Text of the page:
Interview with Plastic House - The Joey Bricks Show - Music Interview - MCR Live Blog

Interview: Plastic House

Here at MCR Live, we’re hugely in favour of supporting upcoming artists. This month’s Joey Bricks show saw Manchester band Plastic House (Ollie, Robbie, Jake and James) come into the studio for an exclusive interview.

First of all, I want to start from the roots, from where it all began. How did you guys become Plastic House? What is the story…

Back in the ends ay boys… back in Stockport. It’s been ages now hasn’t it, like 2012 or something. Some of us were like 16 just turning 17 and were actually in a different band at the time, so we didn’t have Robbie.

Well, we say it was a band, but it wasn’t really. It was more just us jamming together like we’d just play our instruments and play in the odd pub.

So how do all your influences relate with each other? A lot of bands grow up on the same things or they all had a lot of different things, are there any similarities or contrasts between your influences?

I think there’s a lot of contrasts. So when I was a kid growing up I’d listen to a lot of hard rock, I was dead into Led Zeppelin and I obviously had my metal phase.

These two were both moshers and me and Podders (Ollie) we were all like football and Oasis.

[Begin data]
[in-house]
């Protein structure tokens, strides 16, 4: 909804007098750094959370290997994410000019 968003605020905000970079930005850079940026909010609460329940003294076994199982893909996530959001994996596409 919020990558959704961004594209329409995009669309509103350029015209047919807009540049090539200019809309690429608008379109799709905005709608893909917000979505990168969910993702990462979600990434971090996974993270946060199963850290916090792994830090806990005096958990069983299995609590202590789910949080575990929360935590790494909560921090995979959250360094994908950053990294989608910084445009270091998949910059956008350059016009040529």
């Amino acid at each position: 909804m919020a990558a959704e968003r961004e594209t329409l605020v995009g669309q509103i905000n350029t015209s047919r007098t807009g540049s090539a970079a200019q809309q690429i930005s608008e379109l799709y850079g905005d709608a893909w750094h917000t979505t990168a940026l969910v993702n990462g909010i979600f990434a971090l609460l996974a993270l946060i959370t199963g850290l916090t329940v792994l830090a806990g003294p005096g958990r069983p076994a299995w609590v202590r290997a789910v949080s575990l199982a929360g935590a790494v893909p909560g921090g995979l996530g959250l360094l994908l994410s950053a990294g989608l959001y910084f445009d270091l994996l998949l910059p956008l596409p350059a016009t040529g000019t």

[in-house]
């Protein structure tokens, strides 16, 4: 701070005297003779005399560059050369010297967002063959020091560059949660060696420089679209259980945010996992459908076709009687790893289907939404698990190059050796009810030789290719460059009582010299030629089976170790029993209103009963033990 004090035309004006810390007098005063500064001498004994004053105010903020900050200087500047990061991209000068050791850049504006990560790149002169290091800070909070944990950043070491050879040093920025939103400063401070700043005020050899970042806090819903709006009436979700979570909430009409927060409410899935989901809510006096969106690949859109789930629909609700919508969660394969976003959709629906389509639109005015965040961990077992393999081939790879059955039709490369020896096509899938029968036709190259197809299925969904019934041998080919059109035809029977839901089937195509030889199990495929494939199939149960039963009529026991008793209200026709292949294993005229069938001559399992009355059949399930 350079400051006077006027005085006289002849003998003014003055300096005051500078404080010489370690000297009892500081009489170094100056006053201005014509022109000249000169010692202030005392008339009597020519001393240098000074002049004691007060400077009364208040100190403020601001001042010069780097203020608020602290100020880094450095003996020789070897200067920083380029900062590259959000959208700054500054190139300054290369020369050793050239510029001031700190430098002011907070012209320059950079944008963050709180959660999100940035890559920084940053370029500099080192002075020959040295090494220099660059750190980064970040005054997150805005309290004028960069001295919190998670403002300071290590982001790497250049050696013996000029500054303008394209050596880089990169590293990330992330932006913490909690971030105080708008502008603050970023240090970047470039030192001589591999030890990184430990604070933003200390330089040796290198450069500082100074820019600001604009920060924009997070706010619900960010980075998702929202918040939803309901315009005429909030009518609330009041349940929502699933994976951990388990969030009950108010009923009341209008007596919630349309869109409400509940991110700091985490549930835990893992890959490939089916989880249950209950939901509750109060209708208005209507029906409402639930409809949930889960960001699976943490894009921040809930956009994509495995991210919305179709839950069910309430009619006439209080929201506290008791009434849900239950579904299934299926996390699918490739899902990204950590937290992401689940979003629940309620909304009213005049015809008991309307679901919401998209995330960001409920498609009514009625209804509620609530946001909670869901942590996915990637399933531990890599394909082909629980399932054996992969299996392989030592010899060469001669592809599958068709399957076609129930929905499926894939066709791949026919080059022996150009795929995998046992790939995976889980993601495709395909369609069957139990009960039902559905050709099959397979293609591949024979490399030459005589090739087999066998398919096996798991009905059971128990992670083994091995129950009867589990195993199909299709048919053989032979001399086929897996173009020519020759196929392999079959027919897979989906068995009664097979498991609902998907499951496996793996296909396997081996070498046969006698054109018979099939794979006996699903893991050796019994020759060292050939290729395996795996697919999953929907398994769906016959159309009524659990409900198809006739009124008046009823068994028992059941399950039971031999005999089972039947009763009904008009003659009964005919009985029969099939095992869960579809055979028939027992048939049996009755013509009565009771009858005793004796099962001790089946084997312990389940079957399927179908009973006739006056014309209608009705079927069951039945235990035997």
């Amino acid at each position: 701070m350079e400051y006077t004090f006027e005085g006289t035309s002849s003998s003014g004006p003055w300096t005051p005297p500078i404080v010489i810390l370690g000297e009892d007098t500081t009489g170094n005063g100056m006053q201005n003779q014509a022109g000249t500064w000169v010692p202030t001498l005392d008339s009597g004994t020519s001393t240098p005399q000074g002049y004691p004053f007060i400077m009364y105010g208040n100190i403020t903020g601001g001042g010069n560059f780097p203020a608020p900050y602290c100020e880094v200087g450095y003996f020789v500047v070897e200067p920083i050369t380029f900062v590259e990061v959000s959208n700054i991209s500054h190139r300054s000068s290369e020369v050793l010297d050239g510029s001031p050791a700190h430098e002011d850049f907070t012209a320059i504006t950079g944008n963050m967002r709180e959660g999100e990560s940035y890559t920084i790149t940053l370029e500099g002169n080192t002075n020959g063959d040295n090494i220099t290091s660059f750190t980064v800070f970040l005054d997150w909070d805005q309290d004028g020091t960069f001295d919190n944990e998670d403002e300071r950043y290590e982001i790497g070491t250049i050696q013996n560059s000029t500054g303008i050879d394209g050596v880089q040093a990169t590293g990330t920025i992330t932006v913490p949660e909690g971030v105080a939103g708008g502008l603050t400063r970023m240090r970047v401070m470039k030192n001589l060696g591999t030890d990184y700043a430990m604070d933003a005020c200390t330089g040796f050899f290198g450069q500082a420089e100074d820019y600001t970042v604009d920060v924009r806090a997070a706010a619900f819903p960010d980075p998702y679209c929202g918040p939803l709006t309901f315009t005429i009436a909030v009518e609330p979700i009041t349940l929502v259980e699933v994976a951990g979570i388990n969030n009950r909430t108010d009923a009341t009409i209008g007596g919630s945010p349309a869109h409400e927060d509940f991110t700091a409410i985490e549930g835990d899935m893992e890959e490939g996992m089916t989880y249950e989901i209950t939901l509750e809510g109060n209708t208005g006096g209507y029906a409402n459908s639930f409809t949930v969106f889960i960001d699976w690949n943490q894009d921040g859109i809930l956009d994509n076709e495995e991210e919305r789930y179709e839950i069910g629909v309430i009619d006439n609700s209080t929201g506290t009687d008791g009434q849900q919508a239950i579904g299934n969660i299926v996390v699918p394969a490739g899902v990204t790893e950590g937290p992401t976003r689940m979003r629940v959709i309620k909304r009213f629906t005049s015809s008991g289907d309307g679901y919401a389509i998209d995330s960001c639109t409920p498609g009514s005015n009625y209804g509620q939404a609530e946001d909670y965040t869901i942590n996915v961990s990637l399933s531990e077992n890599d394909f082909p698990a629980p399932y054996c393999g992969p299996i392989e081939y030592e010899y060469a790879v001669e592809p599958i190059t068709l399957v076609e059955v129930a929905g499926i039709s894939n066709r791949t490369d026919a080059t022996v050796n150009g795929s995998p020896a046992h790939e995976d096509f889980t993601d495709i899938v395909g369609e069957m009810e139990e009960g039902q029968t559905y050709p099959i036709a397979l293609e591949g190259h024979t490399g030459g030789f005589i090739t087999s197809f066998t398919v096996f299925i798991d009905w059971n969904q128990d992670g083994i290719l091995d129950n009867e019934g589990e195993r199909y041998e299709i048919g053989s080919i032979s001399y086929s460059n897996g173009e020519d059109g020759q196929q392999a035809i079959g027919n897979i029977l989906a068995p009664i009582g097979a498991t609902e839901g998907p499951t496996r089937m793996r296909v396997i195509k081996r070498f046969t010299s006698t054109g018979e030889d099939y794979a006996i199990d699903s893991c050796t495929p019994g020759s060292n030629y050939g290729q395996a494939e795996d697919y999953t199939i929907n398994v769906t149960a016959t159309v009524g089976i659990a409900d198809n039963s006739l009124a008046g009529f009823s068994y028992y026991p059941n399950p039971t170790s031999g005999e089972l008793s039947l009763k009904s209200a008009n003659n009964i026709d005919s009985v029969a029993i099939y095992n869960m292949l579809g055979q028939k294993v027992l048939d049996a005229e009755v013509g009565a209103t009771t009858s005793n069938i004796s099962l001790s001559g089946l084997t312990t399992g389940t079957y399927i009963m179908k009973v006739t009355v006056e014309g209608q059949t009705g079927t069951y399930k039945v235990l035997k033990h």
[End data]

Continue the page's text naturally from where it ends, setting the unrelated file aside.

So you split in between two of your early influences, can you hear that in your music?

There’s a medium where we all meet and there are bands that we all like but then there are extremes on other sides. So Ollie’s more into pop music. Then Robbie likes a lot of hip-hop, James likes a lot of metal and I’m into indie stuff. But we all meet in the middle and that’s what Plastic House sounds like.

Where does the creative process work in that, are you conscious of your influences coming in? Is it someone saying I want to do a bit of this or a bit of that?

It depends from instrument to instrument. There are times where we’ll be listening to the radio and Jacob will say that sounds really cool we’ll try to put that into something new of our own. But I think we haven’t really thought about it, we just do our own thing.

It’s more like after a song, I’ll listen back to what I’ve done and heard my influences in it. It’s never a conscious thing for me, it’s like a melting pot of what I listen to. It also depends on how we write the song. Some of them are written by just Ollie on his own on an acoustic, some are written all four of us in a room, some might just be 2 or 3 of us or whatever. It varies song to song.